If the soil retains its shape and crumbles when you poke it, it is loamy.  Loamy soil, which is a balanced combination of clay, silt and sand, provides the best environment for lawn growth.  If it retains its shape but does not crumble when you poke it, it is clay soil.  If it crumbles when you open your hand, it is sandy soil.

Once you’ve tested your soil, make top-dressing using a mixture of the following ingredients: sharp sand (not beach sand), loam or topsoil, and peat or compost.  The kind of soil you have will determine what proportion of ingredients will provide optimum soil fertilization.  For loamy soil, use an equal amount of each ingredient.  For clay soil, use little or no loam or topsoil.  For sandy soil, use little or no sand.  Make each top-dressing to spread a half-inch layer over your entire lawn.

Sift your mixture and make sure it is dry and free of large clumps.  Use a shovel to spread it over your lawn, filling aeration holes and covering thin or bare spots.  Rake the top-dressing into your lawn until you can see your grass through it.  To get the most out of your soil fertilization treatment, water your lawn thoroughly after you top-dress it.

*Content Courtesy of Troy-Bilt; find them on Facebook and Twitter. Look for Troy-Bilt products at your Exchange.

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by Christina, Army Spouse and Exchange Guest Blogger

Relationships are the ties that bind. They keep us connected to one another. More or less, they are the sticky glue in our lives! Maintaining that sticky glue can prove difficult when you add distance to the equation. 

Normality as you know it has been shattered in an instant. You now have to make adaptions to your new way of life. The means by which you communicate is one of the biggest adaptions you will make during this period. Since you can’t talk to your soldier in person, you will have to make do with what tools you have at your disposal.

Oftentimes your soldier can sign up when their unit does video conferencing. This provides loved ones with a face-to-face chat session. It doesn’t last very long, but any moment you get to see and hear your soldier is a cherished moment. I know when I had those video sessions I savored every minute of it!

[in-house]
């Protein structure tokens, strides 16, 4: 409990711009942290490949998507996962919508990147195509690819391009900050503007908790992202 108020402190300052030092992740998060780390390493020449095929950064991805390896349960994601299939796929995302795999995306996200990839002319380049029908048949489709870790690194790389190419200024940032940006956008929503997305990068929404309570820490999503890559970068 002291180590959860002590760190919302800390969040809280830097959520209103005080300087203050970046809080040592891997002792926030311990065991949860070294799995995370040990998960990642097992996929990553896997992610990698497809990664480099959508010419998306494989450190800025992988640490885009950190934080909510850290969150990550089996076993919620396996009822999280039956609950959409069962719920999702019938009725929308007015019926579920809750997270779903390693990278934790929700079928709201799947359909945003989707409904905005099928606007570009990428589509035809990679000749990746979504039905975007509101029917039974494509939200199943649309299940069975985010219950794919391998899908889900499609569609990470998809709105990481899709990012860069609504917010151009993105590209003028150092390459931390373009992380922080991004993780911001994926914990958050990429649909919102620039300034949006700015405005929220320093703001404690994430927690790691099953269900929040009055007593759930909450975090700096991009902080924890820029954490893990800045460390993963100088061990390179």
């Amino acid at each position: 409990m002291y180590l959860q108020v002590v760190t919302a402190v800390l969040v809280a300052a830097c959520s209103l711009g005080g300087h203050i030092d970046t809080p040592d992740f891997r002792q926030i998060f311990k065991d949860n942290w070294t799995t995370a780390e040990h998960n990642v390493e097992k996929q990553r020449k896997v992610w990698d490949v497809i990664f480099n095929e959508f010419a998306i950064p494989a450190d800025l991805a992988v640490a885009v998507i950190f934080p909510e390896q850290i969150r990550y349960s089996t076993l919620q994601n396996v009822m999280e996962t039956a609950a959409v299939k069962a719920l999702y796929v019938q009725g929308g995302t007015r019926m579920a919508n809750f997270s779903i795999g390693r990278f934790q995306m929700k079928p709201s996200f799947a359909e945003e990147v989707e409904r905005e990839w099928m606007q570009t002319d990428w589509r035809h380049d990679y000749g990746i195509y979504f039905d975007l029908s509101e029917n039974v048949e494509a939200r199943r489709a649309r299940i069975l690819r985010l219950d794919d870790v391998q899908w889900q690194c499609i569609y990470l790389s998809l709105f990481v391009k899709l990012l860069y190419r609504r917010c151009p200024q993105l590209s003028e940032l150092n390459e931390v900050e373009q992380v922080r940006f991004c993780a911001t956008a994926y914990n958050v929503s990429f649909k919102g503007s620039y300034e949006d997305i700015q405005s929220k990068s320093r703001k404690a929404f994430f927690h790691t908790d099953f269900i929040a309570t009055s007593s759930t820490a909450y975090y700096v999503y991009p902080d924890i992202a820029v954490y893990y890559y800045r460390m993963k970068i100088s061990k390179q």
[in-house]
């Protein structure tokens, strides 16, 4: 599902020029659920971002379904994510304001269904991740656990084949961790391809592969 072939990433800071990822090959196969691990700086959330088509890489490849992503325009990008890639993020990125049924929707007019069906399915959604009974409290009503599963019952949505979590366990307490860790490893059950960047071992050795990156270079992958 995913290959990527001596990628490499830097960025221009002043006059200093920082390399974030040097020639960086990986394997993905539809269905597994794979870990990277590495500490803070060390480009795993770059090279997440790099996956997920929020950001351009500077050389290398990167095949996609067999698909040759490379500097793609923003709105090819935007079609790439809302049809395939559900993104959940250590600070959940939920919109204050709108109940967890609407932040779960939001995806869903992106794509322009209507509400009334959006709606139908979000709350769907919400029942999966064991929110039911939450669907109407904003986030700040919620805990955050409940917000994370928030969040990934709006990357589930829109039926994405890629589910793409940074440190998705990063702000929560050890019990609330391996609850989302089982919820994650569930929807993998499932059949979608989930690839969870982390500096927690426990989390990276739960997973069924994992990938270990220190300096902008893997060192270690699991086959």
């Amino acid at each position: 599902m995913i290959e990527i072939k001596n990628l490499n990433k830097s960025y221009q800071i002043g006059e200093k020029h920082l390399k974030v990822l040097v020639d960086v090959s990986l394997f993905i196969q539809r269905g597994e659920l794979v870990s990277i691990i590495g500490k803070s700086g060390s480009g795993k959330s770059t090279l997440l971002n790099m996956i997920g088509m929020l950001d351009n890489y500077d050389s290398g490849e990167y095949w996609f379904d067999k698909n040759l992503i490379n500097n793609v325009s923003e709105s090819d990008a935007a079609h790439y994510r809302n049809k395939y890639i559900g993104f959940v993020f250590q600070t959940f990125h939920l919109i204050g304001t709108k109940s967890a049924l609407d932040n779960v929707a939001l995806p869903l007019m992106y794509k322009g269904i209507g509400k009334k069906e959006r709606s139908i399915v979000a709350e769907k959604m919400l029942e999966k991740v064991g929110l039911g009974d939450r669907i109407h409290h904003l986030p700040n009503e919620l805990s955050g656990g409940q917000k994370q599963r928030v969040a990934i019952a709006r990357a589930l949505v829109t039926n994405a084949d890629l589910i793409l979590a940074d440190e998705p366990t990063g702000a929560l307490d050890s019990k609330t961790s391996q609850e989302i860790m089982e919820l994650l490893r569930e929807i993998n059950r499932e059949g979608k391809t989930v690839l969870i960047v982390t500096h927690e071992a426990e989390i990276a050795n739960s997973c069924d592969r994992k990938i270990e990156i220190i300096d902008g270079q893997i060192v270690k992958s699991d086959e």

Another means of communication is Skyping! This program is a wonderous thing to use when you have to. It lets you video/audio chat with your soldier for free. You can just audio chat if you choose to do so. What I think is neat is that you can call landline phones as well! This is a very useful program to use to keep in touch with your soldier if you are allowed to, and you can even keep in touch with family members!

I don’t care what anyone says, I love me some good ol’ snail mail! No matter how far technology advances, there is nothing like holding a piece of paper in your hand and knowing your soldier held it, too! I relished getting snail mail. Sometimes, my spouse would put cologne on it, which made me feel much closer to him. A smell can capture a precious moment in time and upon smelling that scent again, it can bring that very moment back. It’s in these depths that you can find your peace. Any sense of relief goes a long way in these types of situations.

It was essential for me to have some form of communication with my husband because it gave me some semblance of peace in my heart and mind. Nothing will ever take the pain away, but there are definite ways of dulling that heartache. Deployments of any kind are a definite hardship. There are going to be roller coasters of emotions throughout the duration of your soldier’s absence. The trick is finding your groove and in time, you will!

How do you keep in touch with loved ones far away? Post your tips below. To be an Exchange Guest Blogger, click here.

The opinions expressed in this guest blog are those of the author and do not necessarily reflect the positions of the Army & Air Force Exchange Service.


Stay Fit Sweepstakes

August 9, 2013


Who says you can’t exercise while having fun?

Whether it’s Zumba, playing a pick up game of football, or jogging with your best bud, there are countless ways to exercise and stay in shape. To us and our friends at Brooks, staying healthy isn’t just important–it’s a way of life. That’s why we’ve partnered to give 8 of you a $100 Exchange Gift Card each for telling us how you stay fit.

To enter for your chance to win, post how you like to stay fit as a comment to this blog post no later than 2359 hours CST on 30 August 2013. Your post must include your full name (including middle initial), mailing address, email address, and phone number to be eligible to win. Personal information in your entry will be kept to contact you if you are a winner; it will be removed before your entry is made public on this blog.

So go ahead–tell us how you stay fit…and we’ll tell you if you’ve won.

*Click here for full sweepstakes rules.


by Michelle, Military Spouse and Exchange Guest Blogger

As a stay-at-home mom and military spouse living on one budget, I know how tough it can be budgeting for groceries and paying bills each month.  I’ve become quite the frugal shopper and have come up with a few tips to help ease the crunch and help you save money so you can splurge every once and a while.

Shop at the Commissary and Exchange
One of the greatest perks that military spouses have is getting great discounts on brand-name items at their base Exchange, tax-free. Plus, if you compare apples to apples, the Exchange has lower prices than their off-post competitors. Even if you do find a cheaper price at a retailer off-base, take the ad into your Exchange and they will price match! And as for grocery shopping, shopping at the Commissary actually saves you about 30% or more than the local grocery stores!